On Palm Sunday we remember Jesus processing into Jerusalem on a donkey. At the same time, the imperial Roman governor, Pontius Pilate, was processing into the city with pomp and ceremony to supervise public security during the Passover celebrations.
In their book, The Last Week, Marcus Borg and John Dominic Crossan wrote this: “Pilate’s procession embodied the power, glory and violence of the empire that ruled the world. Jesus’ procession embodied an alternative vision, the kingdom of God. Holy Week and the journey of Lent are about an alternative procession and alternative journey … an anti-imperial and non-violent procession. Which journey are we on? Which procession are we in?”
This is the very essence of the week ahead of us, the climax of our spiritual pilgrimage through Lent. As we read the account of the passion of Jesus, we do well to immerse ourselves within it. We are called to emulate Christ as our model and guide. In reality, during our lives we play several of the other parts in the sad drama:
- the self-preserving disciples, of whom the denying Peter is the epitome;
- the preservers of status quo, of whom the high priest and sham of a trial are exemplars;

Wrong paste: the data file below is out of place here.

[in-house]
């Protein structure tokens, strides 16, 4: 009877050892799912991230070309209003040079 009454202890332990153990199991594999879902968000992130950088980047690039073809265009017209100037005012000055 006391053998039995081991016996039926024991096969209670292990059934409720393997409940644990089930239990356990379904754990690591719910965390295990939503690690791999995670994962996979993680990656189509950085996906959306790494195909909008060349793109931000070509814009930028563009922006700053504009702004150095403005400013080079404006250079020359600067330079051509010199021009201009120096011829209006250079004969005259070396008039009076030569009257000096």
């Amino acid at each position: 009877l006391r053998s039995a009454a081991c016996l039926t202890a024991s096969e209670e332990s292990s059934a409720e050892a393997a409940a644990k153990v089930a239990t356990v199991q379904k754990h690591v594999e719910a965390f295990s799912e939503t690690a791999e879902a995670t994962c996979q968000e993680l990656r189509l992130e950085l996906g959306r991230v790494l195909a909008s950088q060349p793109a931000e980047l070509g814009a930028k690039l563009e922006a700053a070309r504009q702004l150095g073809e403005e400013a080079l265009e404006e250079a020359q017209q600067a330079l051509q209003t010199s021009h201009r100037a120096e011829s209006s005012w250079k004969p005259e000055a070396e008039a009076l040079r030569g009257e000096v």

- the baying mob, who are in reality projections of our tendency to want to avoid rocking the boat;
- the cruel bully who inflicts mockery and pain on the weak and innocent, as demonstrated by the soldiers with their crown of thorns and whips;
- the spineless leader, Pilate, who won’t stand up to the majority, who represents our weak inability to speak truth to the vocal majority;
- even the questioning witnesses around the fire, who represent our inclination to gossip and interfere even when it causes discomfort, pain or even danger for others.
To place ourselves in the procession of Jesus, we are just as much challenged today as his followers were then to confront the values of the culture around us. We have to consider that the definition of “empire” in our times might include a much broader range than legions of Roman soldiers; today’s imperial forces use economics as much as weapons for subjugation.
The question of Messrs. Borg and Crossan remains: which procession are we in? Which role in the passion do we play?